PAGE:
THE SWIM - IRONMAN World Championship Kailua-Kona, Hawaii
The 3.8km swim course of the IRONMAN World Championship holds a special place in my heart. After competing over 12 full IRONMAN distances in various conditions, I still believe it is the most spectacular swim course out there.
Challenge Henley in the UK with it's foggy canal swim where everyone couldn't see literally further than 10 meters ahead and IRONMAN Wales where I swam over a huge (I mean huge in 1.5m width) jellyfish and had to laugh out loud while swimming, the hawaiian islands still find in adventure-feel and just feeling alive.
I believe part of the charm of the whole race is the concept of putting a triathlon, not just any triathlon but a world championship where it's hard to even get a starting slot, on a small island in the middle of the pacific ocean about 2500 miles away from the coast of the U.S.
Let's go back together to the 2nd weekend of October to a very early morning when most Hawaiian's are normally still deep asleep. This morning is different. The whole town of Kailua-Kona is awake and buzzing. Nervous vibes of thousands of athletes with their families and friends that support them for the race.
After you finished the body marking for the race, checked on your bike in transition and added the race nutrition that is supposted to get you going for the upcoming day you slowly head down towards the bay where the swim start takes place.
You hear familiar commentators over the speakers reminding you what it took to even get to this starting line. You listen to uplifting music mixed with voices of athletes and nervous facial expressions of everyone around you. They all sacrificed a lot to even get here and they feel that pressure.
We are 15 Min. out before the Age Group start. You head down the red carpet towards the sand, the same stairs you will run up, high on dizziness, after swimming the 3.8k out and back course in the ocean.
Your feet touch the wet sand and waves splash over your ankles. At this point you feel free. Triathlon is so much about gear and not forgetting anythings, even if you did now it is too late. All you have on you is your swim googles, your swim cap with the race number on in your hand and the swim suit itself. That's it.
This is also all you need for the upcoming task of swimming the 3.8k as fast and energy efficient as you can. You've heard the horror stories of people gettung dunked under water, swalloing lots of salt water and vomiting, getting kicked in the face and ribs. These are all things you cannot control, so why worry about them, right?
Once you put on your googles and swim cap, check that the sit tightly and well without leaking, you make the first dive in the wave and take the first few strokes. The first strokes tell all of us how the arms are going to be that day. You've had it many times in training, you know right away if your swim is going to "feel" good today or bad and uncoordinated.
I felt good and fresh and swam really easy and relaxed for 200meters, avoiding athletes who are also warming up more and zick zacking across the space before the starting line. The last thing I want is to headbutt someone else and our race is over before it starts.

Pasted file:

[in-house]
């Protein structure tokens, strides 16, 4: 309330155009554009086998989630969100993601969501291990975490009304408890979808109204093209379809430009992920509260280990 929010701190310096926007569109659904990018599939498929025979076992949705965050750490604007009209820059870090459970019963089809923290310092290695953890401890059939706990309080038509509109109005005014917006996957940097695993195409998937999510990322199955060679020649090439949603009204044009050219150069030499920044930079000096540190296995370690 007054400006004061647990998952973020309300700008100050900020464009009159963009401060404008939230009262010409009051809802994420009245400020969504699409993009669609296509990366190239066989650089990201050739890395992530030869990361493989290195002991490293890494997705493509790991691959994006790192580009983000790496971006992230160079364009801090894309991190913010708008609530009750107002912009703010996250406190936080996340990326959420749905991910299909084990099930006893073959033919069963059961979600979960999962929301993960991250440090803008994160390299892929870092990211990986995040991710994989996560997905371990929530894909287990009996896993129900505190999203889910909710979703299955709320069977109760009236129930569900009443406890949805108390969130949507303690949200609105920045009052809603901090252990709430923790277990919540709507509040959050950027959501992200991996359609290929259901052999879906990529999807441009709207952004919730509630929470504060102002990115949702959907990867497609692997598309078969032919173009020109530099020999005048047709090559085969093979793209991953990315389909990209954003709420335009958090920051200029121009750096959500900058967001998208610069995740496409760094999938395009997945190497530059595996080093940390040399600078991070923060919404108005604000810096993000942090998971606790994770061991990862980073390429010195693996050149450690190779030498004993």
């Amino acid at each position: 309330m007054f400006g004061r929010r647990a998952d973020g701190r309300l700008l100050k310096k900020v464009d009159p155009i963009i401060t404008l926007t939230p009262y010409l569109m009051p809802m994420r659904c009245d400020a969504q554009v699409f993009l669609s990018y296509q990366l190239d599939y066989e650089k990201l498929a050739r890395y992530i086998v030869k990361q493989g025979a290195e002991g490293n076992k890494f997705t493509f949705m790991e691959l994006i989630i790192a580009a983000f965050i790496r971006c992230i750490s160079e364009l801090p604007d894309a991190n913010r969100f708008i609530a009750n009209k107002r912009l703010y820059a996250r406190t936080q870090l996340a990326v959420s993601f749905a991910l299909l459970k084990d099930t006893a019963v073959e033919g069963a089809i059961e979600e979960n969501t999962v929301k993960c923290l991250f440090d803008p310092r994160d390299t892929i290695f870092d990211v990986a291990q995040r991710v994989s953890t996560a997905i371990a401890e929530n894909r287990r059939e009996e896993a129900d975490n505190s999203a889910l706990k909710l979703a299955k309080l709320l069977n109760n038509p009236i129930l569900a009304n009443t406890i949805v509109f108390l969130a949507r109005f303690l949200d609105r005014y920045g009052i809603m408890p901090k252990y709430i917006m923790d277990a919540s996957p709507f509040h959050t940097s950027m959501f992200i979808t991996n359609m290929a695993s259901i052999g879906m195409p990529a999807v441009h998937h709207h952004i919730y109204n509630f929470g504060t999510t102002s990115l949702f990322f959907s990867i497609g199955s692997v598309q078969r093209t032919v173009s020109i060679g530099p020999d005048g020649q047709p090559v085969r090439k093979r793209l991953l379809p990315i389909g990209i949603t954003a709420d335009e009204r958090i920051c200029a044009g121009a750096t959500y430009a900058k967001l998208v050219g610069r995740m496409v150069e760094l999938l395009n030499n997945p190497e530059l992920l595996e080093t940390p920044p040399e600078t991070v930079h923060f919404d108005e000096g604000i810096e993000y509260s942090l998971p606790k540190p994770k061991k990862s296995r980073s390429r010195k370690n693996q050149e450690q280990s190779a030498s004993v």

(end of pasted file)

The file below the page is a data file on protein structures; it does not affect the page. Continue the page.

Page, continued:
I do a couple of sprints to get my muscles warmed up and activated, swimming easy in between. The race announcer tells us that it is 5 Min. left to the start.
Time to head towards the starting line of the race, which is about 200m out towards the ocean right at the peer. It is marked by two huge ROKA buoys, you cannot miss it.
There are several therories and tactics to the race where you position yourself along the about 200m wide starting line of the race.
One theory is that if you start very close to the peer the current of the bay itself will help you to push yourself out and get going quicker. It is known that many want to swim the straightest line and start at the center of the line. That place is also known for getting your head kicked in by the way. You can start far out on the left side, far from the peer, where you might have a tiny bit longer to swim but you often have a bit more piece to swim, focus on yourself and get a bit out of the washing machine.
I decided to go a bit closer to the peer but still not right at it, about 10m away of it.
I wasn't the best swimmer swimming 50 Min., but despite my bike crash 6 weeks ago which allowed me to swim only one-arm for a while, I felt comfortable to swim under 60 Min. today, at least I hoped I would. I reckoned that being in the 2nd to 3rd row of the front might be a good place to be.
"2 Min. to the start!"
Suddenly I hear some guys getting noisy and screaming out towards people at the peer. It took me a moment to see what was going on. One fellow athlete was shouting and holding his swim googles in his hand and up towards the sky. Suddenly realizing that they are broken and in pieces, i felt just as nervous as he did himself although my own googles were fine. Every athlete around me felt the same thing. About 20-30 athletes all shouting towards the spectators at the peer "swim googles!" "we need a pair of new googles!". After a few seconds one nice man threw a pair on the the crowd! One by one the new pair was handed along the line of athletes swimming in the water in one spot towards the only athlete that had no googles on.
Once it reached the athlete, all athletes around cheered and screamed out "yeaaaah" "yesss!" just like we just got the new pair of googles outselves. That energy was incredible I still feel it today and tear up a bit. Such a powerful emotion and what a moment to be alive and united as humans, something we do get very often anymore in our society.
"1 Min. to go guys get ready"
Lifted from that energy we all returned mentally back to the task at hand and focused. Positioned ourselves in the water, everyone edgy and the whole line of athletes slowly creeping further across the starting line. IRONMAN has surfers swimming along back and forth that mark the starting line, and once the magical canon goes off that signals the start of the race, the sit up on the board so everyone can swim past and get going.
It all got quite from there, nobody talked anymore. Everyone was waiting for the loud bang of the canon.
"10 seconds" - and suddenly - BANG!
At this point you just try to move your arms as quickly as you can and swim. Trying to hold any technique you thought about, but to be honest in the first 100m none of that practice in the pool helps you. You have feet and hands everywhere. People swimming over one another left and right. You have hands on the back of your thighs for a good while which of course drags your body down and you have to swim even harder with your arms to keep moving.